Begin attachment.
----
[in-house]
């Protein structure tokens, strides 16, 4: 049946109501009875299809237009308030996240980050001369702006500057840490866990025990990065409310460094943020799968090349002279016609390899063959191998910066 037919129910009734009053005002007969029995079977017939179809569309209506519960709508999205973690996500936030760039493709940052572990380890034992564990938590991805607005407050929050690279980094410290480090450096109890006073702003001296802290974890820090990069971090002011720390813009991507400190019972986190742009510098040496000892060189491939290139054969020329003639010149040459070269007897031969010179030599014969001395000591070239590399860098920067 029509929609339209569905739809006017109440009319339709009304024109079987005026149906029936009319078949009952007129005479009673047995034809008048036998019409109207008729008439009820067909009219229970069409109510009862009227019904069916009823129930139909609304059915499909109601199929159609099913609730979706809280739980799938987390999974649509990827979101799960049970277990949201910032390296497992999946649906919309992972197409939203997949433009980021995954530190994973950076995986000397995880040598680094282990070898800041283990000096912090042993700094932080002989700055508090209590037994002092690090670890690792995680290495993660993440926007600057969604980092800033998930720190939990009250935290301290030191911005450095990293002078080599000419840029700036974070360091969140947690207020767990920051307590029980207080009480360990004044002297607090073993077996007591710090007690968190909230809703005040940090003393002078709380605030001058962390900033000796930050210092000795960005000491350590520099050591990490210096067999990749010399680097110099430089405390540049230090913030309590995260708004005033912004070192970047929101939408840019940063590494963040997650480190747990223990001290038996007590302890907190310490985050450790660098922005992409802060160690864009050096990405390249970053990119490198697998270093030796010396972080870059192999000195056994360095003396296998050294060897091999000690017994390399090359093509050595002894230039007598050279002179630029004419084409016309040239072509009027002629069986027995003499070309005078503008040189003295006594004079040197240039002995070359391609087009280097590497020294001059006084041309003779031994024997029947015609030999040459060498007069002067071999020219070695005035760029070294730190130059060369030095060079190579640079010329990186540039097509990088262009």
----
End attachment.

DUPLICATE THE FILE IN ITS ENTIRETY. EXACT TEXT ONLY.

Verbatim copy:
[in-house]
């Protein structure tokens, strides 16, 4: 049946109501009875299809237009308030996240980050001369702006500057840490866990025990990065409310460094943020799968090349002279016609390899063959191998910066 037919129910009734009053005002007969029995079977017939179809569309209506519960709508999205973690996500936030760039493709940052572990380890034992564990938590991805607005407050929050690279980094410290480090450096109890006073702003001296802290974890820090990069971090002011720390813009991507400190019972986190742009510098040496000892060189491939290139054969020329003639010149040459070269007897031969010179030599014969001395000591070239590399860098920067 029509929609339209569905739809006017109440009319339709009304024109079987005026149906029936009319078949009952007129005479009673047995034809008048036998019409109207008729008439009820067909009219229970069409109510009862009227019904069916009823129930139909609304059915499909109601199929159609099913609730979706809280739980799938987390999974649509990827979101799960049970277990949201910032390296497992999946649906919309992972197409939203997949433009980021995954530190994973950076995986000397995880040598680094282990070898800041283990000096912090042993700094932080002989700055508090209590037994002092690090670890690792995680290495993660993440926007600057969604980092800033998930720190939990009250935290301290030191911005450095990293002078080599000419840029700036974070360091969140947690207020767990920051307590029980207080009480360990004044002297607090073993077996007591710090007690968190909230809703005040940090003393002078709380605030001058962390900033000796930050210092000795960005000491350590520099050591990490210096067999990749010399680097110099430089405390540049230090913030309590995260708004005033912004070192970047929101939408840019940063590494963040997650480190747990223990001290038996007590302890907190310490985050450790660098922005992409802060160690864009050096990405390249970053990119490198697998270093030796010396972080870059192999000195056994360095003396296998050294060897091999000690017994390399090359093509050595002894230039007598050279002179630029004419084409016309040239072509009027002629069986027995003499070309005078503008040189003295006594004079040197240039002995070359391609087009280097590497020294001059006084041309003779031994024997029947015609030999040459060498007069002067071999020219070695005035760029070294730190130059060369030095060079190579640079010329990186540039097509990088262009």